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Hitler

A Global Biography
Narrated by: Leighton Pugh
Length: 29 hrs and 17 mins
4.5 out of 5 stars (8 ratings)

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Publisher's Summary

From a prize-winning historian, the definitive biography of Adolph Hitler

Hitler offers a deeply learned and radically revisionist biography, arguing that the dictator's main strategic enemy, from the start of his political career in the 1920s, was not communism or the Soviet Union, but capitalism and the United States. Whereas most historians have argued that Hitler underestimated the American threat, Simms shows that Hitler embarked on a preemptive war with the United States precisely because he considered it such a potent adversary. The war against the Jews was driven both by his anxiety about combating the supposed forces of international plutocracy and by a broader desire to maintain the domestic cohesion he thought necessary for survival on the international scene.

A powerfully argued and utterly definitive account of a murderous tyrant we thought we understood, Hitler is essential listening for anyone seeking to understand the origins and outcomes of the Second World War.

©2019 Brendan Simms (P)2019 Hachette Audio

Critic Reviews

"Brendan Simms has a bold hypothesis - that it was Hitler's fixation on the United States and Great Britain, and his fear of German decay and degeneracy that drove his strategic thinking and behavior, and he argues it with exceptional eloquence and force. This fascinating book will force us to rethink the strategy of the Second World War in a way that none other has in more than a generation." (Eliot Cohen, Robert E. Osgood Professor of Strategic Studies at the School of Advanced International Studies, Johns Hopkins University)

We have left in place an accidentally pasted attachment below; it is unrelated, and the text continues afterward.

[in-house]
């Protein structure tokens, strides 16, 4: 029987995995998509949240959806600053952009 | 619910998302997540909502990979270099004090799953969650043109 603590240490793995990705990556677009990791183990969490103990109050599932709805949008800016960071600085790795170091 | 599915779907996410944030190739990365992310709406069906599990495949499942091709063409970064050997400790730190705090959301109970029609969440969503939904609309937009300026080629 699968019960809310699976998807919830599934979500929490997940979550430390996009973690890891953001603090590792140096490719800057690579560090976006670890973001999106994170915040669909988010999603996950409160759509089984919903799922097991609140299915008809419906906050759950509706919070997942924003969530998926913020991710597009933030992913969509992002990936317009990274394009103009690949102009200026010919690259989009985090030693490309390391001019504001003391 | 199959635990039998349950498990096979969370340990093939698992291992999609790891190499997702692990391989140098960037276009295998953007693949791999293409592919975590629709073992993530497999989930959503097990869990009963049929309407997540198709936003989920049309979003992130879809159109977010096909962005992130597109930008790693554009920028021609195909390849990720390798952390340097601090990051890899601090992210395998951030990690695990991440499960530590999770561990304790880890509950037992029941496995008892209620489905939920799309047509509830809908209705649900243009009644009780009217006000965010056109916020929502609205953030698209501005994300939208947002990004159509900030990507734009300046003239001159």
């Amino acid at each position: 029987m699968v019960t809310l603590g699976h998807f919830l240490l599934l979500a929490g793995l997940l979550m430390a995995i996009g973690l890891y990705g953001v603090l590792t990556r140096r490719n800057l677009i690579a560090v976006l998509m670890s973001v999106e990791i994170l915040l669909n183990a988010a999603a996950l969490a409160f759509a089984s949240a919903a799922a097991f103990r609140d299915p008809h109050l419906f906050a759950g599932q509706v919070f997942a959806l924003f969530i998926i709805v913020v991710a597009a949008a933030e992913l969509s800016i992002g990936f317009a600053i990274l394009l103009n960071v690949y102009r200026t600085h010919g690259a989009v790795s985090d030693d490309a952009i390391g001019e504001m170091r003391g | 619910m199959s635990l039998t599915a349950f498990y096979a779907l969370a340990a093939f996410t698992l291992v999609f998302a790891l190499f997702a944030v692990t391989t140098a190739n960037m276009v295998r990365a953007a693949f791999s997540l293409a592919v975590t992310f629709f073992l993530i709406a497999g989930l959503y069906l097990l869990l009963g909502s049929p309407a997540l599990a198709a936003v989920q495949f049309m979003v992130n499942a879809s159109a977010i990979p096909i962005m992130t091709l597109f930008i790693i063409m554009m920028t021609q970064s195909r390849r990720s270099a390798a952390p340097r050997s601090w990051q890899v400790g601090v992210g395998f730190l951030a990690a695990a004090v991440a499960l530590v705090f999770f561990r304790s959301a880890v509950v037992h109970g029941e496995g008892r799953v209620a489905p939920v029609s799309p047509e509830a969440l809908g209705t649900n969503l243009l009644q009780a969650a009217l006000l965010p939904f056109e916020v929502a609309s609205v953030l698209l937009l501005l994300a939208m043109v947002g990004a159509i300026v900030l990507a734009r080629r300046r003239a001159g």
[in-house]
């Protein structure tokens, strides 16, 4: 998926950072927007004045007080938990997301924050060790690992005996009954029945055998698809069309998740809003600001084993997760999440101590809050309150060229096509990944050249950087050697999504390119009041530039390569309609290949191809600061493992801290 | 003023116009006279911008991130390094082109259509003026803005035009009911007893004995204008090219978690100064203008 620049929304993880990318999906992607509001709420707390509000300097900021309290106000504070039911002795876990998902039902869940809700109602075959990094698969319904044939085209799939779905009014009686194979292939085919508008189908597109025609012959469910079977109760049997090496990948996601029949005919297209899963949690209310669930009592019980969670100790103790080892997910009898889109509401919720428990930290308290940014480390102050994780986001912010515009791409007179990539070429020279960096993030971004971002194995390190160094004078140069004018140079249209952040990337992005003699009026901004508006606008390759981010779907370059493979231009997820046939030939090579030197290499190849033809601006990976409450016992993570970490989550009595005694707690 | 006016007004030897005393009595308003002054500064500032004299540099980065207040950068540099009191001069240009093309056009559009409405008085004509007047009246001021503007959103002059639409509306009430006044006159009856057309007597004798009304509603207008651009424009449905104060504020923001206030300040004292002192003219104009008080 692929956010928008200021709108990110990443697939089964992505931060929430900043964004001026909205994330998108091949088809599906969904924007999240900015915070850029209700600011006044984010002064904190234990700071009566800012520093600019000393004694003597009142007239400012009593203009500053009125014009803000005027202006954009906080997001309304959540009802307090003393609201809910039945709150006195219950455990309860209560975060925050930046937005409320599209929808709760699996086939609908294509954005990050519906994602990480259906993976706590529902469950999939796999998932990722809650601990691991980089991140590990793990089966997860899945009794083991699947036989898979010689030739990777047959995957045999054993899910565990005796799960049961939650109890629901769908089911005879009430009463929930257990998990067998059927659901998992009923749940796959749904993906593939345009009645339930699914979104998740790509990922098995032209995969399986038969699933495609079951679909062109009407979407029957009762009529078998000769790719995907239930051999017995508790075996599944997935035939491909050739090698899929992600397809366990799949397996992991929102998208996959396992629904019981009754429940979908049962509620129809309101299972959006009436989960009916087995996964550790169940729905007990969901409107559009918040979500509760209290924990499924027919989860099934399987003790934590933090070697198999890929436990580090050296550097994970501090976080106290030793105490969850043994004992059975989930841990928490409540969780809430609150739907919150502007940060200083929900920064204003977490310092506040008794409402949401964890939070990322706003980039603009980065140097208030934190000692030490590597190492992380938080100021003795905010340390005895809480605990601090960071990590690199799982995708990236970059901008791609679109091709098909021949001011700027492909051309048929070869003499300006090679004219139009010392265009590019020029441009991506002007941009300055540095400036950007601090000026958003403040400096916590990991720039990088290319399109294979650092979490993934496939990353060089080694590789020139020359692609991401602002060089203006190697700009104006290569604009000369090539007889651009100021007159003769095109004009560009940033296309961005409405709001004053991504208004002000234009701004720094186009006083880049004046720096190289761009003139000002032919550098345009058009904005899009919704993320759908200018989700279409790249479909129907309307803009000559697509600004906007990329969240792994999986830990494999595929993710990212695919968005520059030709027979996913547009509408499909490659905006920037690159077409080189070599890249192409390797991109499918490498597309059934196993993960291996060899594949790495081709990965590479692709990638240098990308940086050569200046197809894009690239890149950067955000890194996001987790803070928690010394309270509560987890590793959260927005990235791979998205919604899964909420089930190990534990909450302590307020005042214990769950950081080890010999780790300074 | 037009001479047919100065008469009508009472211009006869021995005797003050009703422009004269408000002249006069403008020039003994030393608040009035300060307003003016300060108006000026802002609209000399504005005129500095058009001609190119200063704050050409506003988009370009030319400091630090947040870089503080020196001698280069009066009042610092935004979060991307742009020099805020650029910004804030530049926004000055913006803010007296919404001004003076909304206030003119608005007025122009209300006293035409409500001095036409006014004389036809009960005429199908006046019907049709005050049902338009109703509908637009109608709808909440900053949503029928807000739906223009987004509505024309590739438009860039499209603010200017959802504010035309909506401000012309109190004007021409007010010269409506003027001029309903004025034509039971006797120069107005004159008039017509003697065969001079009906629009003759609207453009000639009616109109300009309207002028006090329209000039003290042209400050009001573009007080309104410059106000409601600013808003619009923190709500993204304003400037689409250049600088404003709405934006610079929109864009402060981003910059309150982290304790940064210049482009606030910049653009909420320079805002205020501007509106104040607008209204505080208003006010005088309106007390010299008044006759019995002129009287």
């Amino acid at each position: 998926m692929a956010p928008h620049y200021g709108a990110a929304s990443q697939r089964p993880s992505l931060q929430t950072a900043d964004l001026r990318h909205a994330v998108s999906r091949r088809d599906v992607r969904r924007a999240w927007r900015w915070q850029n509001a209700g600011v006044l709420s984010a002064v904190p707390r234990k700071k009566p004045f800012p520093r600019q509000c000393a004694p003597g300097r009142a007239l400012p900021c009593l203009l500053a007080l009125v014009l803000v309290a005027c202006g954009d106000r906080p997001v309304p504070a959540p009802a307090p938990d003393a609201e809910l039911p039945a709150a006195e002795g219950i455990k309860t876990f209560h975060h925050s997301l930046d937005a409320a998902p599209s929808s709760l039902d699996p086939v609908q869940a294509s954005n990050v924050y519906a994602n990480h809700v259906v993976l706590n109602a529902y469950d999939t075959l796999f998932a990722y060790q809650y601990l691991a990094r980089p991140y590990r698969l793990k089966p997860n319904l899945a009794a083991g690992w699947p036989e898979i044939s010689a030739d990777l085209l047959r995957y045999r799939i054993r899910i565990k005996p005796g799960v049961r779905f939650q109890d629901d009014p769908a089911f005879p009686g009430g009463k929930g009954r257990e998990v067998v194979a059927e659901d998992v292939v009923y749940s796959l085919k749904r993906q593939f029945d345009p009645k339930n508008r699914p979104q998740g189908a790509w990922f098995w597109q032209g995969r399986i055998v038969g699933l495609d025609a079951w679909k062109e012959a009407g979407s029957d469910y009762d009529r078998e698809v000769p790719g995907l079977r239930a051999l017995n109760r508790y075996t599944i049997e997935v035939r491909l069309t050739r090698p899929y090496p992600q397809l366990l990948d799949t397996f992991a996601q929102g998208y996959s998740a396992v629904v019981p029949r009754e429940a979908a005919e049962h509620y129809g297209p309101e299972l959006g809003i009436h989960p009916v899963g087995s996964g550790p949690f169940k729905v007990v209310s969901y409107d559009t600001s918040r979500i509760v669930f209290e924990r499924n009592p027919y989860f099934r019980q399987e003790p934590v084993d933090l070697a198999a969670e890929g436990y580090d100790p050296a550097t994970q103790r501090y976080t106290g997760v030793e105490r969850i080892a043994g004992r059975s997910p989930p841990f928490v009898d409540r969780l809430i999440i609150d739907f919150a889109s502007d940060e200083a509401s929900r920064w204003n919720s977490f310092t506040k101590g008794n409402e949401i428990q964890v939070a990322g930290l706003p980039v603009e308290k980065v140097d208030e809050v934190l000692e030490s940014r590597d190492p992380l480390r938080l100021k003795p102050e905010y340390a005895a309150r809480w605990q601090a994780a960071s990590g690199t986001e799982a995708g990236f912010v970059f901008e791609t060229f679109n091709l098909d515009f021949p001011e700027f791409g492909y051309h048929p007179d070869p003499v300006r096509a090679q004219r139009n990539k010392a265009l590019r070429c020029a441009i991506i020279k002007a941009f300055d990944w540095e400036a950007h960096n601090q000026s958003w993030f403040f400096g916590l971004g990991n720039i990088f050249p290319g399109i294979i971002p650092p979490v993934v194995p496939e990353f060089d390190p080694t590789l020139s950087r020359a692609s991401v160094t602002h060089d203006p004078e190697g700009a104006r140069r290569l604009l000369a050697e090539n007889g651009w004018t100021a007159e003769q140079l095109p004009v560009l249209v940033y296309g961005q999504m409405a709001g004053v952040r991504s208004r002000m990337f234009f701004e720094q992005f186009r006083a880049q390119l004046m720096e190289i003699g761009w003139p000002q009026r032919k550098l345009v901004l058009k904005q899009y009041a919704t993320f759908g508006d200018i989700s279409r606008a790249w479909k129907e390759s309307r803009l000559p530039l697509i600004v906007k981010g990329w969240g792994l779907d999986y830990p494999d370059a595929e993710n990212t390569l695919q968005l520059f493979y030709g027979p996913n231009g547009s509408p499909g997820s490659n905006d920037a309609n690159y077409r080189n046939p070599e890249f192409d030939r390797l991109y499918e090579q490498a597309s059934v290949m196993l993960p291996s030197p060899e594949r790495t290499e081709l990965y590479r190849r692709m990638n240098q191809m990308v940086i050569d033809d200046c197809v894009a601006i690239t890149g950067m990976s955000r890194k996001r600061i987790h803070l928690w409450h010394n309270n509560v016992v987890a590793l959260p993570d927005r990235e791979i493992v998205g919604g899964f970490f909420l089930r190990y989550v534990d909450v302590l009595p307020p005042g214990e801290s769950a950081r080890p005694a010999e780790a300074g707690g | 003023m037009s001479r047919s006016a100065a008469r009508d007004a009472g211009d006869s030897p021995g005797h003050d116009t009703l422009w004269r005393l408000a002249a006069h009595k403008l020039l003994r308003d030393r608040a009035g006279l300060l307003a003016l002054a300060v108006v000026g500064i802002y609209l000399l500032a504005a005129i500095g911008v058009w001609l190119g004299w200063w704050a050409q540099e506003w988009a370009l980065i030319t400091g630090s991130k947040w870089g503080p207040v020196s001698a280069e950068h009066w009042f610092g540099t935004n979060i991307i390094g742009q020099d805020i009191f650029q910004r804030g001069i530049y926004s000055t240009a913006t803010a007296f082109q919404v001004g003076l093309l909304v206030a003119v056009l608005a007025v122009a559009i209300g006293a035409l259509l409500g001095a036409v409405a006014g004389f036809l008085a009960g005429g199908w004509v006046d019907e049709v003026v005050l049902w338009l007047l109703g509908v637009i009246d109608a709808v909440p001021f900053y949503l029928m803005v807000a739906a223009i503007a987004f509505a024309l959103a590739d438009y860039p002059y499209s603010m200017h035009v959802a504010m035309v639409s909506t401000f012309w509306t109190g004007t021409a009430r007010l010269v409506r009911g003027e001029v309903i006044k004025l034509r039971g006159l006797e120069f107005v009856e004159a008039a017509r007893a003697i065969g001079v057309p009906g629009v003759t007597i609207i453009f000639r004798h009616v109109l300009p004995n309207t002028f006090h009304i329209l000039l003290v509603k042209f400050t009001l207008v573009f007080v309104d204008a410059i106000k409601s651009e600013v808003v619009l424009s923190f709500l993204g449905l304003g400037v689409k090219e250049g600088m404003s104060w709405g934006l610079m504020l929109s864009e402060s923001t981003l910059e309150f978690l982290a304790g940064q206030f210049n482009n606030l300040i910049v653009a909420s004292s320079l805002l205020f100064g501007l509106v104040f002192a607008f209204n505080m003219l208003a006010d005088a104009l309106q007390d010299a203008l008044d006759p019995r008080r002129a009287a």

"[Simms] builds on previous scholarship to make a bold thesis-that Hitler's principal obsession was not communism but rather 'Anglo-America' and global capitalism...A vigorous, original study that adds to the ongoing scholarship." (Kirkus)

"A pathbreaking and elegantly written account of Hitler and his foreign policy that is rooted in the existing literature but goes beyond it to make new claims. Simms marshals considerable evidence to show that Hitler was more preoccupied with a worldwide struggle with America and Britain then he was by Jews and Bolshevism. His claims of Aryan racial superiority masked concerns about German inferiority; he hoped to improve the 'racial stock' by positive as well as negative eugenics. Simms rejects revisionist claims that see Hitler's foreign policy as constrained or compelled by German society and institutions. A must read for anyone interested in the Third Reich and the long shadow it cast over the 20th century." (Richard Ned Lebow, professor of War Studies, King's College London)

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A good biography with a different viewpoint

An interesting contrarian biography of Hitler. A good read, but not for those without a prior background in the subject. This is a political biography and not in any way an account of his personal life.

In the beginning the author outlines three points he intends to develop:

1. “Hitler’s principal preoccupation throughout his career was Anglo-America and global capitalism, rather than the Soviet Union and Bolshevism”
2. “Hitler’s view of the German Volk–even when purged of Jews and other ‘undesirables’–was highly ambivalent, reflecting a sense of inferiority by comparison with the ‘Anglo-Saxons”
3. “we have–for very understandable reasons–focused too much on Hitler’s murderous ‘negative eugenics’ against the Jews and other ‘undesirables’ and not enough on what he regarded as his ‘positive eugenics’, which were designed to ‘elevate’ the German people to the level of their British and American rivals."

The second and third points are used mainly to support the first.